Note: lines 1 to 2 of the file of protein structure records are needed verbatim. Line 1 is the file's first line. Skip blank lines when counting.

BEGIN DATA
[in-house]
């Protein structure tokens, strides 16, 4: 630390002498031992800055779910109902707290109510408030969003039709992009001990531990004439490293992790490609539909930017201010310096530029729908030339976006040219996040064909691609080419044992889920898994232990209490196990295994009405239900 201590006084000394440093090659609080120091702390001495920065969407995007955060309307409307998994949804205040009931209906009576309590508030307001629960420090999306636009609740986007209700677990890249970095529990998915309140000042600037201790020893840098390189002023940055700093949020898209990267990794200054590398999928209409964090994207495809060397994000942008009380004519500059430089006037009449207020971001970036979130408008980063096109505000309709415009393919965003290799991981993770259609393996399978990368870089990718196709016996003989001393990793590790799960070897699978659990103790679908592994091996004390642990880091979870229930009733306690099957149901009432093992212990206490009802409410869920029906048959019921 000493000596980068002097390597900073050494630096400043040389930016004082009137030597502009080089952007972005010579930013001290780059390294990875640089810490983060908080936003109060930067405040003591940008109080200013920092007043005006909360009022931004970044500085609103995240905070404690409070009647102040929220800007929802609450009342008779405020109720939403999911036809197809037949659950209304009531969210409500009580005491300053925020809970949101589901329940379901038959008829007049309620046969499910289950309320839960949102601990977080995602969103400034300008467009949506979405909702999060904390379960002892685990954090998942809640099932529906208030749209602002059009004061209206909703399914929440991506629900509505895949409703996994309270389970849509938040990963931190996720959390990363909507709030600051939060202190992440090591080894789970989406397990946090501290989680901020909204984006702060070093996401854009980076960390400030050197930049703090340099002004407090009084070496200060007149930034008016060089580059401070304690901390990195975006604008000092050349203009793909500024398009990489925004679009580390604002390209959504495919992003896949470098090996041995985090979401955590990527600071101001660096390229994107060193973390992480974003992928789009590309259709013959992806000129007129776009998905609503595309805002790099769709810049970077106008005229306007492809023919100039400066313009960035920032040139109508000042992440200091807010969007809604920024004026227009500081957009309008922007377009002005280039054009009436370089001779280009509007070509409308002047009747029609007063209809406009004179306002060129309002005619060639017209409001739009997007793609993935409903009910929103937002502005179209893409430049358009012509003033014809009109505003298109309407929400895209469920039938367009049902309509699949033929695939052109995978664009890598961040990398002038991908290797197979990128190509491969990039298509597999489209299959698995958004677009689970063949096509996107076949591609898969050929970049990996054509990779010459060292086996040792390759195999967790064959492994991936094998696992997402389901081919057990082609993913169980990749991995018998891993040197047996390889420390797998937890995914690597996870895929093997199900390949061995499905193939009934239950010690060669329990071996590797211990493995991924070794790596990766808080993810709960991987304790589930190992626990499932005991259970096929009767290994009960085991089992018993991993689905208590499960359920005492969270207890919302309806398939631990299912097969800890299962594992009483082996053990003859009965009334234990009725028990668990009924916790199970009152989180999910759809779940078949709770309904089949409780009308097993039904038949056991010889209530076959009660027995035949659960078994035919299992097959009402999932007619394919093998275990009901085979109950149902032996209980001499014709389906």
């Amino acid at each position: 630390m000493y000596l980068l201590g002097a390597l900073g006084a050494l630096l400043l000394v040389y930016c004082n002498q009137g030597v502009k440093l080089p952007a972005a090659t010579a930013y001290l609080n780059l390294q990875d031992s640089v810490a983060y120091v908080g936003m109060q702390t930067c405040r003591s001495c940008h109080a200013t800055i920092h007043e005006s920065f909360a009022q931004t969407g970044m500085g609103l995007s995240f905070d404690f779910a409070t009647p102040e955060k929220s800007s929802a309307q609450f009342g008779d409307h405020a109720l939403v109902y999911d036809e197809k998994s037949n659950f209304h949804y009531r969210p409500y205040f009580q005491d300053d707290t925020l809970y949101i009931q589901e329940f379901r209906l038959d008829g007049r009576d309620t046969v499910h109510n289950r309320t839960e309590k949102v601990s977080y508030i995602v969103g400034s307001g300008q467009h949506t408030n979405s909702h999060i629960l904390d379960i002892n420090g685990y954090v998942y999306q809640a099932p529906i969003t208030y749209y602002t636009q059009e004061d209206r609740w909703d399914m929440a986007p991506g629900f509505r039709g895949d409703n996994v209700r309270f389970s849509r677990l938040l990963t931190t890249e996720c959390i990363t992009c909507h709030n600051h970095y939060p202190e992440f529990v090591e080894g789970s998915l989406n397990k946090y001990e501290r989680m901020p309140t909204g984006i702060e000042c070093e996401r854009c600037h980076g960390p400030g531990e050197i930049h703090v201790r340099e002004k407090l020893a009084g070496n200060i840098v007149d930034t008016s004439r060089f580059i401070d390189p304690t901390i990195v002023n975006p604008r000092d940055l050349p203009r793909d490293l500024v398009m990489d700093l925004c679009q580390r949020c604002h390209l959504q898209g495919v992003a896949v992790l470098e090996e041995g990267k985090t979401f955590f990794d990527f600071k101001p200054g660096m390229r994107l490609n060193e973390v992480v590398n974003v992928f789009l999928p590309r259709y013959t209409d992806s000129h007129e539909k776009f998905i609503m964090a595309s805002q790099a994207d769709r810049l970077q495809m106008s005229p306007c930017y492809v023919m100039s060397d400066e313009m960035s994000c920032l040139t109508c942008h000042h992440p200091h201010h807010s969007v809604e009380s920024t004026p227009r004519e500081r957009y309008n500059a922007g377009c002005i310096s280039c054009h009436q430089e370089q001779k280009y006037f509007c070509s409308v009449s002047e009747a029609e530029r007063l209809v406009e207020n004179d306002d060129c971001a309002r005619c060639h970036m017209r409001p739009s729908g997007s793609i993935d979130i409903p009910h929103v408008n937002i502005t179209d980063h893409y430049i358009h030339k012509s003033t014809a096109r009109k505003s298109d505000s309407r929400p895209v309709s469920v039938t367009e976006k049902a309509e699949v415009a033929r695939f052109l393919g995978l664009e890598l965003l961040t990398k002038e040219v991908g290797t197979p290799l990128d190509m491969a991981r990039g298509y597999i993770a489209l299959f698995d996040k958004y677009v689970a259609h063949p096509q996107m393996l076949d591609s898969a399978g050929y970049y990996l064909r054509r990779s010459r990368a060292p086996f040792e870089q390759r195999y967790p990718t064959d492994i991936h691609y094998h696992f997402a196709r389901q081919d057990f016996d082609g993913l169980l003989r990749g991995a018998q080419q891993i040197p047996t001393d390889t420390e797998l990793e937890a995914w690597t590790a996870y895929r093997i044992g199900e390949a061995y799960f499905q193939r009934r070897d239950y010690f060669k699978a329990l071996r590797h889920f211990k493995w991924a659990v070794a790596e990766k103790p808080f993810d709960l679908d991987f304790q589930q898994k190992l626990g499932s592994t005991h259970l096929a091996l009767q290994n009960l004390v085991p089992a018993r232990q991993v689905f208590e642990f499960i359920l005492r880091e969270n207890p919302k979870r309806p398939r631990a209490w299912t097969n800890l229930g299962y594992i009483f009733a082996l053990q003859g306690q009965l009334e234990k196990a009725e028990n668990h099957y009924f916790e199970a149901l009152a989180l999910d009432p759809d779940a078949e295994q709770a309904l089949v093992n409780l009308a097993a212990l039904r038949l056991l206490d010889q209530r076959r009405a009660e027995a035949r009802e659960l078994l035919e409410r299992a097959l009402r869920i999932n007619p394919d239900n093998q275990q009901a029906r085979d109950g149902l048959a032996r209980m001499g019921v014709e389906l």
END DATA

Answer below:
[in-house]
């Protein structure tokens, strides 16, 4: 630390002498031992800055779910109902707290109510408030969003039709992009001990531990004439490293992790490609539909930017201010310096530029729908030339976006040219996040064909691609080419044992889920898994232990209490196990295994009405239900 201590006084000394440093090659609080120091702390001495920065969407995007955060309307409307998994949804205040009931209906009576309590508030307001629960420090999306636009609740986007209700677990890249970095529990998915309140000042600037201790020893840098390189002023940055700093949020898209990267990794200054590398999928209409964090994207495809060397994000942008009380004519500059430089006037009449207020971001970036979130408008980063096109505000309709415009393919965003290799991981993770259609393996399978990368870089990718196709016996003989001393990793590790799960070897699978659990103790679908592994091996004390642990880091979870229930009733306690099957149901009432093992212990206490009802409410869920029906048959019921 000493000596980068002097390597900073050494630096400043040389930016004082009137030597502009080089952007972005010579930013001290780059390294990875640089810490983060908080936003109060930067405040003591940008109080200013920092007043005006909360009022931004970044500085609103995240905070404690409070009647102040929220800007929802609450009342008779405020109720939403999911036809197809037949659950209304009531969210409500009580005491300053925020809970949101589901329940379901038959008829007049309620046969499910289950309320839960949102601990977080995602969103400034300008467009949506979405909702999060904390379960002892685990954090998942809640099932529906208030749209602002059009004061209206909703399914929440991506629900509505895949409703996994309270389970849509938040990963931190996720959390990363909507709030600051939060202190992440090591080894789970989406397990946090501290989680901020909204984006702060070093996401854009980076960390400030050197930049703090340099002004407090009084070496200060007149930034008016060089580059401070304690901390990195975006604008000092050349203009793909500024398009990489925004679009580390604002390209959504495919992003896949470098090996041995985090979401955590990527600071101001660096390229994107060193973390992480974003992928789009590309259709013959992806000129007129776009998905609503595309805002790099769709810049970077106008005229306007492809023919100039400066313009960035920032040139109508000042992440200091807010969007809604920024004026227009500081957009309008922007377009002005280039054009009436370089001779280009509007070509409308002047009747029609007063209809406009004179306002060129309002005619060639017209409001739009997007793609993935409903009910929103937002502005179209893409430049358009012509003033014809009109505003298109309407929400895209469920039938367009049902309509699949033929695939052109995978664009890598961040990398002038991908290797197979990128190509491969990039298509597999489209299959698995958004677009689970063949096509996107076949591609898969050929970049990996054509990779010459060292086996040792390759195999967790064959492994991936094998696992997402389901081919057990082609993913169980990749991995018998891993040197047996390889420390797998937890995914690597996870895929093997199900390949061995499905193939009934239950010690060669329990071996590797211990493995991924070794790596990766808080993810709960991987304790589930190992626990499932005991259970096929009767290994009960085991089992018993991993689905208590499960359920005492969270207890919302309806398939631990299912097969800890299962594992009483082996053990003859009965009334234990009725028990668990009924916790199970009152989180999910759809779940078949709770309904089949409780009308097993039904038949056991010889209530076959009660027995035949659960078994035919299992097959009402999932007619394919093998275990009901085979109950149902032996209980001499014709389906």